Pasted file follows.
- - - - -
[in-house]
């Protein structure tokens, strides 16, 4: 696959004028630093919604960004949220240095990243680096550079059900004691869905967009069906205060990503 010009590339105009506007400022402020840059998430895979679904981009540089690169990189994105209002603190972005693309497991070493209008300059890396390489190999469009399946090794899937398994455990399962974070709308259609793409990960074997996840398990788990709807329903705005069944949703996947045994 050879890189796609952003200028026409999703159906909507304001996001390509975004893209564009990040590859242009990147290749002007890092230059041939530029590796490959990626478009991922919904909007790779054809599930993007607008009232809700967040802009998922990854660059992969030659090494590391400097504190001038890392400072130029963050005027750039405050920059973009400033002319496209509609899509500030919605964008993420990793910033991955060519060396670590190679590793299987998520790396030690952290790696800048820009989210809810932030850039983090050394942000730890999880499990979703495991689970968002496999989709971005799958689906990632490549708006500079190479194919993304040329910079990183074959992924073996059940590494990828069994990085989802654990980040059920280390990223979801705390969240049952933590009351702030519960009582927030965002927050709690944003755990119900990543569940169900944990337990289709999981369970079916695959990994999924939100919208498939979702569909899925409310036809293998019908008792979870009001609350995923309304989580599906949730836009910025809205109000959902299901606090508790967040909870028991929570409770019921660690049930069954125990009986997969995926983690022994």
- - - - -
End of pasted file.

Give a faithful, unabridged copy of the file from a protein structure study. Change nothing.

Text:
[in-house]
């Protein structure tokens, strides 16, 4: 696959004028630093919604960004949220240095990243680096550079059900004691869905967009069906205060990503 010009590339105009506007400022402020840059998430895979679904981009540089690169990189994105209002603190972005693309497991070493209008300059890396390489190999469009399946090794899937398994455990399962974070709308259609793409990960074997996840398990788990709807329903705005069944949703996947045994 050879890189796609952003200028026409999703159906909507304001996001390509975004893209564009990040590859242009990147290749002007890092230059041939530029590796490959990626478009991922919904909007790779054809599930993007607008009232809700967040802009998922990854660059992969030659090494590391400097504190001038890392400072130029963050005027750039405050920059973009400033002319496209509609899509500030919605964008993420990793910033991955060519060396670590190679590793299987998520790396030690952290790696800048820009989210809810932030850039983090050394942000730890999880499990979703495991689970968002496999989709971005799958689906990632490549708006500079190479194919993304040329910079990183074959992924073996059940590494990828069994990085989802654990980040059920280390990223979801705390969240049952933590009351702030519960009582927030965002927050709690944003755990119900990543569940169900944990337990289709999981369970079916695959990994999924939100919208498939979702569909899925409310036809293998019908008792979870009001609350995923309304989580599906949730836009910025809205109000959902299901606090508790967040909870028991929570409770019921660690049930069954125990009986997969995926983690022994």